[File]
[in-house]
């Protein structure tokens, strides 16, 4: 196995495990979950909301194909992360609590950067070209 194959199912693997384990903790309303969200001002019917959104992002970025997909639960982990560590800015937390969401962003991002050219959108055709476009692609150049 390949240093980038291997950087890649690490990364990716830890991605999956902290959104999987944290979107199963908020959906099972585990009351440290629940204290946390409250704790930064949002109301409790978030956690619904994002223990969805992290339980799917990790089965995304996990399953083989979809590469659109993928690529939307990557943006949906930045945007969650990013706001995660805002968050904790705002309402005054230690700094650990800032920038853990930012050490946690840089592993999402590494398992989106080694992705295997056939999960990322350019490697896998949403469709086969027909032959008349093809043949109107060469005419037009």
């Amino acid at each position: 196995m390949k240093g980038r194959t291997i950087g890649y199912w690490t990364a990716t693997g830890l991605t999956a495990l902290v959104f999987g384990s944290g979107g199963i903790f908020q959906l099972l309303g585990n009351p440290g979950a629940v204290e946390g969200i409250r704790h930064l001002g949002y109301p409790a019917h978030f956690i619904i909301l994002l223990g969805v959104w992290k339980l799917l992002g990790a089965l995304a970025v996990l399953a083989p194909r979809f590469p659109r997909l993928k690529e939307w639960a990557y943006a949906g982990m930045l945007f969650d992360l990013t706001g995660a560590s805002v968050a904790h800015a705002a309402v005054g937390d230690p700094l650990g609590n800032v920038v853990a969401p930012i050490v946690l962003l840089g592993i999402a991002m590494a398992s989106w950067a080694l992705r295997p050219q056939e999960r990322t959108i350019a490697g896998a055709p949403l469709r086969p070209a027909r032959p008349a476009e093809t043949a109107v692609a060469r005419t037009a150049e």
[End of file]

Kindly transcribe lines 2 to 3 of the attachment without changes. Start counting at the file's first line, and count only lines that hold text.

């Protein structure tokens, strides 16, 4: 196995495990979950909301194909992360609590950067070209 194959199912693997384990903790309303969200001002019917959104992002970025997909639960982990560590800015937390969401962003991002050219959108055709476009692609150049 390949240093980038291997950087890649690490990364990716830890991605999956902290959104999987944290979107199963908020959906099972585990009351440290629940204290946390409250704790930064949002109301409790978030956690619904994002223990969805992290339980799917990790089965995304996990399953083989979809590469659109993928690529939307990557943006949906930045945007969650990013706001995660805002968050904790705002309402005054230690700094650990800032920038853990930012050490946690840089592993999402590494398992989106080694992705295997056939999960990322350019490697896998949403469709086969027909032959008349093809043949109107060469005419037009």
């Amino acid at each position: 196995m390949k240093g980038r194959t291997i950087g890649y199912w690490t990364a990716t693997g830890l991605t999956a495990l902290v959104f999987g384990s944290g979107g199963i903790f908020q959906l099972l309303g585990n009351p440290g979950a629940v204290e946390g969200i409250r704790h930064l001002g949002y109301p409790a019917h978030f956690i619904i909301l994002l223990g969805v959104w992290k339980l799917l992002g990790a089965l995304a970025v996990l399953a083989p194909r979809f590469p659109r997909l993928k690529e939307w639960a990557y943006a949906g982990m930045l945007f969650d992360l990013t706001g995660a560590s805002v968050a904790h800015a705002a309402v005054g937390d230690p700094l650990g609590n800032v920038v853990a969401p930012i050490v946690l962003l840089g592993i999402a991002m590494a398992s989106w950067a080694l992705r295997p050219q056939e999960r990322t959108i350019a490697g896998a055709p949403l469709r086969p070209a027909r032959p008349a476009e093809t043949a109107v692609a060469r005419t037009a150049e």